Paraguay's president-elect has received unprecedented permission from the pope to resign as bishop, the papal nuncio said Wednesday, ending a dispute over Fernando Lugo's priestly status.
Church officials earlier insisted that Lugo, 57, would always be a bishop under church law.
"This is the first case within the church in which a bishop receives a dispensation," Nuncio Orlando Antonini said at a news conference. "Yes, there have been many other priests the pope has left in the status of layman, but never a member of the hierarchy until today."
Lugo also made history with April's presidential election victory, which ended the 61-year rule of the Colorado Party in Paraguay. The former "bishop of the poor" takes office on Aug. 15.
"It's a great pain for the church to lose a bishop, a priest whom we tried to dissuade from the political option up to the last day of his election campaign," Antonini said. "But the Holy Father recognized that he was elected by the majority of the people to lead Paraguay for the next five years."
First resigned in 2004
Lugo resigned as bishop of San Pedro in 2004 and said he had resigned from the status of bishop itself in 2006, when he decided to run for president. That alarmed church leaders who said it violated papal rules against priestly involvement in politics.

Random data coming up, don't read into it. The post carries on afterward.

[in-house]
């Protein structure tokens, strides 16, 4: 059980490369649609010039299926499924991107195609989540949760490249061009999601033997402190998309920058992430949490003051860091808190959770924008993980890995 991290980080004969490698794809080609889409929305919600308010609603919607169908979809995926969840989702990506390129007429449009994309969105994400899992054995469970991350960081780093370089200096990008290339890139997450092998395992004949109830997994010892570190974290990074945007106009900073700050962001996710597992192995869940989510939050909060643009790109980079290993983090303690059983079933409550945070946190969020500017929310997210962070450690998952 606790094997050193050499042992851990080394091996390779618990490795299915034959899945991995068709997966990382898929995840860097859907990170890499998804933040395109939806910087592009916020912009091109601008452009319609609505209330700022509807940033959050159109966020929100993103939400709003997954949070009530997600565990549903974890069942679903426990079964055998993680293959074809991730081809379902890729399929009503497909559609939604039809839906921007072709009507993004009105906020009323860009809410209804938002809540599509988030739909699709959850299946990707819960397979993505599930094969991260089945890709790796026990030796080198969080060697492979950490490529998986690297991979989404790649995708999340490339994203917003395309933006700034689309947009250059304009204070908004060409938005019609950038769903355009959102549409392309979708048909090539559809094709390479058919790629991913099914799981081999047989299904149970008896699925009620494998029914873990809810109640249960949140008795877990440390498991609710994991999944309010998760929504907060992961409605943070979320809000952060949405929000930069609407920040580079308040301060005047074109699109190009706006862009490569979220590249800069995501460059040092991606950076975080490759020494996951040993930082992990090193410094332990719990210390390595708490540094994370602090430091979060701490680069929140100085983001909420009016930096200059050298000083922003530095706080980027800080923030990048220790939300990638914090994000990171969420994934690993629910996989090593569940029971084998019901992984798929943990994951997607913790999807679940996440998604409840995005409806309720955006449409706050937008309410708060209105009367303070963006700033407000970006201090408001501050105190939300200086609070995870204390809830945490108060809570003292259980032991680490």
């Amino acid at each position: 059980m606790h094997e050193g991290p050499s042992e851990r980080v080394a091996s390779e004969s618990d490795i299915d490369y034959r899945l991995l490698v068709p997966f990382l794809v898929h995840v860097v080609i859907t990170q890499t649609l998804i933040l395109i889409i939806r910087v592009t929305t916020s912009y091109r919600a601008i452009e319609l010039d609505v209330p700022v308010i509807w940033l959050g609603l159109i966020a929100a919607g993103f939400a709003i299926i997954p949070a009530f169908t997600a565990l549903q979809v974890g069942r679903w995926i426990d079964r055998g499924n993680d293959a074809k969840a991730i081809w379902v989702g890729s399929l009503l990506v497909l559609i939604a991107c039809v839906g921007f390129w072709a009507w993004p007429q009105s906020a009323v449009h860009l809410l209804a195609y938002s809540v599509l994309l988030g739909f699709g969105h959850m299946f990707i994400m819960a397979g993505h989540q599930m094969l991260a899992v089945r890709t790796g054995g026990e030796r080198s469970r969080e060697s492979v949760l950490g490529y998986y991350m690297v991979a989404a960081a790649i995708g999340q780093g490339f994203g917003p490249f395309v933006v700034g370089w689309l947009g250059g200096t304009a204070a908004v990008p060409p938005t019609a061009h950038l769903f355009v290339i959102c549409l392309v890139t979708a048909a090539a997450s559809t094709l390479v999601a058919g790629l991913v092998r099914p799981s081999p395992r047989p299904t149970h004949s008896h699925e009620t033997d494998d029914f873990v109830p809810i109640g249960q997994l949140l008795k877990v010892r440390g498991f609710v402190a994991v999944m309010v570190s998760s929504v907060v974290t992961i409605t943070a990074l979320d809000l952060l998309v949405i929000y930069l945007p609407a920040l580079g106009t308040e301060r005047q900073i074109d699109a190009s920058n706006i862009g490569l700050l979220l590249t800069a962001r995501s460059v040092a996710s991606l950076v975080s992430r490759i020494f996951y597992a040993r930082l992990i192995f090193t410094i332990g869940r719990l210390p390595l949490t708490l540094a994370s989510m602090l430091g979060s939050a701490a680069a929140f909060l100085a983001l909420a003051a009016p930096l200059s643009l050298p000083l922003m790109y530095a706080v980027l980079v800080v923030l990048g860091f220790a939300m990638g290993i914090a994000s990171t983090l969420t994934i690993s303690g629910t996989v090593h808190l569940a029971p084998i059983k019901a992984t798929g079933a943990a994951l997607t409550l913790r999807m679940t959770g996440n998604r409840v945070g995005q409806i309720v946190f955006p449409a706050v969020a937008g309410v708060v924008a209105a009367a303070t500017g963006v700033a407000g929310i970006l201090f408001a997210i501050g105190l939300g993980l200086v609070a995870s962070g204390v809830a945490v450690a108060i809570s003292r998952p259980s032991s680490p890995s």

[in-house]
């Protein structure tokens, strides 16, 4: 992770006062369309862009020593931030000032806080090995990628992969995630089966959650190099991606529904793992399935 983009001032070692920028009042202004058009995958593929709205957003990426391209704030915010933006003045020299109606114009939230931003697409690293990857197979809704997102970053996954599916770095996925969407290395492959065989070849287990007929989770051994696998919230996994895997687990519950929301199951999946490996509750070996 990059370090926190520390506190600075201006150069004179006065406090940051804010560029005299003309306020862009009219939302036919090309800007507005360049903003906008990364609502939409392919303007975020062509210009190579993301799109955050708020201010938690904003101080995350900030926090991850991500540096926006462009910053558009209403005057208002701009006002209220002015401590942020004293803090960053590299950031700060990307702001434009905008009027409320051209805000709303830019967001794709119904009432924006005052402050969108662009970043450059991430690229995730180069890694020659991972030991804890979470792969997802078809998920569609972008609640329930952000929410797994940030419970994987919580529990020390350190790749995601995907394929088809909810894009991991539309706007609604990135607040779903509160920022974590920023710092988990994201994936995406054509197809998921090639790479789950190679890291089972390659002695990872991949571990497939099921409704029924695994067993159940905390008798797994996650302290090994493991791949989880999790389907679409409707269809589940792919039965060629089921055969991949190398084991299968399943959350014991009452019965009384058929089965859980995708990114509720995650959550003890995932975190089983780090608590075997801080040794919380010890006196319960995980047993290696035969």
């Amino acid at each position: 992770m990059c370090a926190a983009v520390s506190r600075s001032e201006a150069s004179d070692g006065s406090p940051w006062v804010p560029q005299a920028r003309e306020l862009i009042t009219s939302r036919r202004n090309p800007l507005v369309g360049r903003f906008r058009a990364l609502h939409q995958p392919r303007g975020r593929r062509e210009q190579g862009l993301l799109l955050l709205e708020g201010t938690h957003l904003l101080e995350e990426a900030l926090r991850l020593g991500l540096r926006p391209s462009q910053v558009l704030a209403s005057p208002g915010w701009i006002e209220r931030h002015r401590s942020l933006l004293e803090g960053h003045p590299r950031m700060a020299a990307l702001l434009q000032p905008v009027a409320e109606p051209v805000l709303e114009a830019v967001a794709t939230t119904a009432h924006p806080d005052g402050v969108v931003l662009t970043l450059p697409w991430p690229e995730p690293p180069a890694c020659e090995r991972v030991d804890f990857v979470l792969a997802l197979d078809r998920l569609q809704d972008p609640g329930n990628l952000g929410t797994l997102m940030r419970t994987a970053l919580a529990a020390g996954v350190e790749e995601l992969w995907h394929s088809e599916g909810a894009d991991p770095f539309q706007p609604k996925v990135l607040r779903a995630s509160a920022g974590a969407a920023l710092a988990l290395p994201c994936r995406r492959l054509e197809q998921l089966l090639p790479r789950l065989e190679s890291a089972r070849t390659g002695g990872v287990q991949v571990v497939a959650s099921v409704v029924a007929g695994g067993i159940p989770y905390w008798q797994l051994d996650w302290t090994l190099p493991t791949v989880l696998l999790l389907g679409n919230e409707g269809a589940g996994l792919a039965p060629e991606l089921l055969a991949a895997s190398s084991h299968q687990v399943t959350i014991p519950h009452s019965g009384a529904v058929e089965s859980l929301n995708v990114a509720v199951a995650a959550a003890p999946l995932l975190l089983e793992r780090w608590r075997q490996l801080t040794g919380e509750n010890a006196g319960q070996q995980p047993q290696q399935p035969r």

The president of the Paraguayan Bishops Conference, Ignacio Gogorza, told the newspaper Ultima Hora in 2006 that Lugo might even be excommunicated for his plunge into politics.
"A bishop does not stop being a bishop just because he resigns," Gogorza said at the time.
Antonini said Wednesday's announcement follows "long analysis" by Vatican experts in canon law.
Lugo remains a member of the church and was not excommunicated, unlike former Zambian Archbishop Emmanuel Milingo, who was excommunicated in 2006 after ordaining married men as priests and taking a wife himself.
No returning to priesthood
The nuncio said the decision is final: Lugo "cannot return to his earlier condition as a cleric." Lugo earlier had suggested he would like to be bishop again after serving as president.
Lugo, speaking to journalists outside his offices, thanked Pope Benedict XVI "for a decision that has not been easy to take." He said the pope's letter declaring his decision said that he was "thinking of the good of the country, thinking of Paraguay."
Antonini said Lugo even "was freed from the vow of chastity. That is to say, like any other layman, if he wants, he could contract matrimony under civil law." Lugo has not indicated any wish to marry, and his sister Mercedes is to serve as first lady.
He has also maintained an austere lifestyle, even wearing the sort of sandals he used as a priest, and apparently remains devout.
Lugo's niece, Mirta Maidana, who serves as an aide to the incoming first lady, announced this week that the president's office would reopen a Catholic chapel at the presidential residence that had been closed under outgoing President Nicanor Duarte, a Mennonite. She said the chapel would be open to the public.